Given the ubiquitous nature of greenhouse gas emissions from diverse sources, it is virtually inconceivable that a standards-based approach could form the centerpiece of a truly meaningful climate policy. The substantially higher cost of a standards-based policy may undermine support for such an approach, and securing political support may require weakening standards and lowering environmental benefits.

How About Technology Subsidies?

Government support for lower-emitting technologies often takes the form of investment or performance subsidies. Providing subsidies for targeting climate-friendly technologies entails revenues raised by taxing other economic activities. Given the tight fiscal environment throughout the developed world, it is difficult to justify increasing (or even continuing) the subsidies that would be necessary to change significantly the emissions intensity of economic activity.

Furthermore, by lowering the cost of energy, climate-oriented technology subsidies can actually lead to excessive levels of energy supply and consumption. Thus, subsidies can undermine incentives for efficiency and conservation, and impose higher costs per ton abated than cost-effective policy alternatives.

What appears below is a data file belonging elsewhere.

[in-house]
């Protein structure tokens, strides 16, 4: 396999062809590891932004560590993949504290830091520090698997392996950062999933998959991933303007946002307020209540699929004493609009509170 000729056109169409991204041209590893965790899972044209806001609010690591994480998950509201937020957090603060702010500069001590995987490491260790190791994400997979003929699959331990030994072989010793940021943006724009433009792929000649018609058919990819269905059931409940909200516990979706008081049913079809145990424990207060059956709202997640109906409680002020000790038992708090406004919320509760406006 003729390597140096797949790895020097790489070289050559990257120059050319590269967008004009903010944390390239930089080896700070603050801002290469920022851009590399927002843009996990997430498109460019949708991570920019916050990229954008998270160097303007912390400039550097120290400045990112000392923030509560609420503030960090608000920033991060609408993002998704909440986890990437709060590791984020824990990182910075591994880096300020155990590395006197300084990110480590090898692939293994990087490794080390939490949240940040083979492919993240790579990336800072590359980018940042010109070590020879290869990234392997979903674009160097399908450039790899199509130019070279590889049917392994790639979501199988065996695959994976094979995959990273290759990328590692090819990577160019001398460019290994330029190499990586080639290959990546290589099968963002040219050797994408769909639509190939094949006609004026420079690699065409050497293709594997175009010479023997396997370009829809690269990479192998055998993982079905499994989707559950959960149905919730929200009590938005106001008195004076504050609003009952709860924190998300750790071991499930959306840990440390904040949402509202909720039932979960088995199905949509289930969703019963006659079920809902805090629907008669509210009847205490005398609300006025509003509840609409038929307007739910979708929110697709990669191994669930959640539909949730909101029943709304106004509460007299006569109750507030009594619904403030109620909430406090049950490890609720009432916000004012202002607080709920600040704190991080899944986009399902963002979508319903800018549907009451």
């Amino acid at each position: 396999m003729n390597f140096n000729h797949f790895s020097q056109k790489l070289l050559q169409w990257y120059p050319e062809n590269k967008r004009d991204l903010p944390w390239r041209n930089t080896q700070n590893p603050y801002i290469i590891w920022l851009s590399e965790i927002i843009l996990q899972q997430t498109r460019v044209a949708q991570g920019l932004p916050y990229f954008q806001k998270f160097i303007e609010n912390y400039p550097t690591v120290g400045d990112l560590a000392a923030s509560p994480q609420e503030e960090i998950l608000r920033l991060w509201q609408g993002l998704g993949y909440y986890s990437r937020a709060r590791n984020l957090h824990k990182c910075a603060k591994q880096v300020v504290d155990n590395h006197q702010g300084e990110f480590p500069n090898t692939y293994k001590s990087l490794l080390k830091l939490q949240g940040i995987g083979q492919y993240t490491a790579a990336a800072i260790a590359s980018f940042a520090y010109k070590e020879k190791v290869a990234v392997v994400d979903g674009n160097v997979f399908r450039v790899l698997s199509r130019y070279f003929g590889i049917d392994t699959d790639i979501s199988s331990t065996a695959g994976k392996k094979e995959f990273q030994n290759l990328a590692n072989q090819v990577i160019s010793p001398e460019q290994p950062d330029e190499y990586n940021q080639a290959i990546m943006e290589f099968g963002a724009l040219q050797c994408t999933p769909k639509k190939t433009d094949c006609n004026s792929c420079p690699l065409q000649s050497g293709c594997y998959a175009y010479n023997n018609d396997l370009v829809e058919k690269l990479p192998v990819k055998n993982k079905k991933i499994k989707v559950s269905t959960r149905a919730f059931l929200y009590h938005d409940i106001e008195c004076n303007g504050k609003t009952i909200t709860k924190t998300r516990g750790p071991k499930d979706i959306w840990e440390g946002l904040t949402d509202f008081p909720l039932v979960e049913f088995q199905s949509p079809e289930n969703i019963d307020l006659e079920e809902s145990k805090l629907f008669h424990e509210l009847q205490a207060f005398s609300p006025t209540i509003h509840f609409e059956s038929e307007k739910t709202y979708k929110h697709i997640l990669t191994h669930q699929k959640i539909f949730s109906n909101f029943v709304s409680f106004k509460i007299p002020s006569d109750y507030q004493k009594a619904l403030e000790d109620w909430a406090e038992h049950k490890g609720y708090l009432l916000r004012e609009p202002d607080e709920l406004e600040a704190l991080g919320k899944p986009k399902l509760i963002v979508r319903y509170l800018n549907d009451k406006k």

In practice, subsidies are typically designed to be technology specific. By designating technology winners, such approaches yield special-interest constituencies focused on maintaining subsidies beyond what would be socially desirable. They also provide little incentive for the development of novel, game-changing technologies.

That said, there is still a role for direct technology policies in combination with externality pricing, as I have argued in a previous essay at this blog.  This is because in addition to the environmental market failure (appropriately addressed by externality pricing) there exists another market failure in the climate change context, namely, the public-good nature of information produced by research and development.  I addressed this in my essay, “Both Are Necessary, But Neither is Sufficient: Carbon-Pricing and Technology R&D Initiatives in a Meaningful National Climate Policy.”

Back to Markets, and Some Real-World Experience

Empirical analysis drawing on actual experience has demonstrated the power of markets to drive profound changes in the investment and use of emission-intensive technologies.

The run-up in gasoline prices in 2008 increased consumer demand for more fuel-efficient new cars and trucks, while also reducing vehicle miles traveled by the existing fleet. Likewise, electricity generators responded to the dramatic decline in natural gas prices in 2009 and 2010 by dispatching more electricity from gas plants, resulting in lower CO2 emissions.

Longer-term evaluations of the impacts of energy prices on markets have found that higher prices have induced more innovation – measured by frequency and importance of patents – and increased the commercial availability of more energy-efficient products, especially among energy-intensive goods such as air conditioners and water heaters.

Experience with Externality Pricing